DETECTION of genetic alterations in cancer
Molecular biology laboratories use a number of different methods to investigate cancer genetics and detect a range of genetic alterations that may be potential therapeutic targets.
Molecular analyses involve an evaluation by an expert pathologist who selects the tumor area to be tested. The three main types of tests are: DNA analysis, messenger mRNA expression analysis, and protein expression. Although these are all carried out in tumor tissue or ‘liquid biopsies’, their clinical significance may vary. For example, EGFR mutations predict good sensitivity to tyrosine kinase inhibitors in lung cancer, whereas expression levels of messenger RNA or proteins do not have any predictive value for this type of cancer.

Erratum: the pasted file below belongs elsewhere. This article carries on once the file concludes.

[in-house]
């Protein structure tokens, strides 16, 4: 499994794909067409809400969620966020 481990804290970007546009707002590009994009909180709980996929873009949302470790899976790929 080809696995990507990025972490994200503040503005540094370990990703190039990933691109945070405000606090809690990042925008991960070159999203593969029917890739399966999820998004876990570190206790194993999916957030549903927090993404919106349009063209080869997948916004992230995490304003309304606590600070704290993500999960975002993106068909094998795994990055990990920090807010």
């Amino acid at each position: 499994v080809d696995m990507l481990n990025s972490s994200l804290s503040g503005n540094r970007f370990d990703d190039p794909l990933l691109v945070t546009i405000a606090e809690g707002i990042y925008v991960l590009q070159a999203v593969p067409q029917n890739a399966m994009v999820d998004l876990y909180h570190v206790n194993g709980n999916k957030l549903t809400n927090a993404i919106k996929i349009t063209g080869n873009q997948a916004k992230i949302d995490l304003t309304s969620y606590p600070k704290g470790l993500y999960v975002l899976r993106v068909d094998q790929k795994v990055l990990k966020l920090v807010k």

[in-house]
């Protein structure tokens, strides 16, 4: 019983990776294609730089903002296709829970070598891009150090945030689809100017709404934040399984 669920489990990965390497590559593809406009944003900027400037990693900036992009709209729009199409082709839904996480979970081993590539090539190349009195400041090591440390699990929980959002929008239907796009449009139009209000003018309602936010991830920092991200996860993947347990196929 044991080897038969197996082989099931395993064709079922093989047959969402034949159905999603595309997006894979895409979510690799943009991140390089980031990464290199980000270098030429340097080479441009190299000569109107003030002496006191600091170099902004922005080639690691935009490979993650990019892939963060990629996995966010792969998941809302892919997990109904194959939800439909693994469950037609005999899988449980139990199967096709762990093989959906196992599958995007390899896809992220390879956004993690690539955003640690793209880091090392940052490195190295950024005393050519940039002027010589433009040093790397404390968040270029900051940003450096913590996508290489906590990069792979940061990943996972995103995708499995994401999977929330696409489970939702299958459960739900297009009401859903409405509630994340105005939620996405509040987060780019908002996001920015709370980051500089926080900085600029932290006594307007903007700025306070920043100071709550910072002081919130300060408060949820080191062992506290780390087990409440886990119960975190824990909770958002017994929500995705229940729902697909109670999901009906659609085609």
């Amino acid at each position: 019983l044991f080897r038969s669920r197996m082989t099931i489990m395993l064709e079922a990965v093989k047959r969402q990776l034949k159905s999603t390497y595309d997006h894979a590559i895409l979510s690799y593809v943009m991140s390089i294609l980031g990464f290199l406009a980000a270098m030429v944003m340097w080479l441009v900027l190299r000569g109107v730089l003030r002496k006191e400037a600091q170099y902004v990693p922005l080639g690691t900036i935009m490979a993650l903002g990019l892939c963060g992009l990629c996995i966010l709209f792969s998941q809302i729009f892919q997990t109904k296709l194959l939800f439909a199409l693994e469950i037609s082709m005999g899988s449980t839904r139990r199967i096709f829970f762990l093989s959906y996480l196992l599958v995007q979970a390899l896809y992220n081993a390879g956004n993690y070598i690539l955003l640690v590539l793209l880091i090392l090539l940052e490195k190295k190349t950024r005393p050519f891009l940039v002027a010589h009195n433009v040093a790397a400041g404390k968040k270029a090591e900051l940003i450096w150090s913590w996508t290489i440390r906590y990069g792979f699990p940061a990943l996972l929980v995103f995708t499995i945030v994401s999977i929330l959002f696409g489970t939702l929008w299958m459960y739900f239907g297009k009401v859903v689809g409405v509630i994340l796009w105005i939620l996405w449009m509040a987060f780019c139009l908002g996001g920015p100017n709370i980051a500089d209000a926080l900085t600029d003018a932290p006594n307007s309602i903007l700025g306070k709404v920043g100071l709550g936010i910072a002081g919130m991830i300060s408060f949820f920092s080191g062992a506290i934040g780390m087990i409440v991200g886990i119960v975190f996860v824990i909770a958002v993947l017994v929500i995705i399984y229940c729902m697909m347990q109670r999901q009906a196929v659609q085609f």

In solid tumors, most tests are performed in formalin-fixed, paraffin-embedded tumor tissue. However, some patients do not have sufficient tumor tissue available to perform vital genetic analyses. Therefore, we are leaders in the field of non-invasive diagnostic tests using alternative biosources such as cerebrospinal fluid or serum, plasma and platelets from blood samples to detect certain mutations.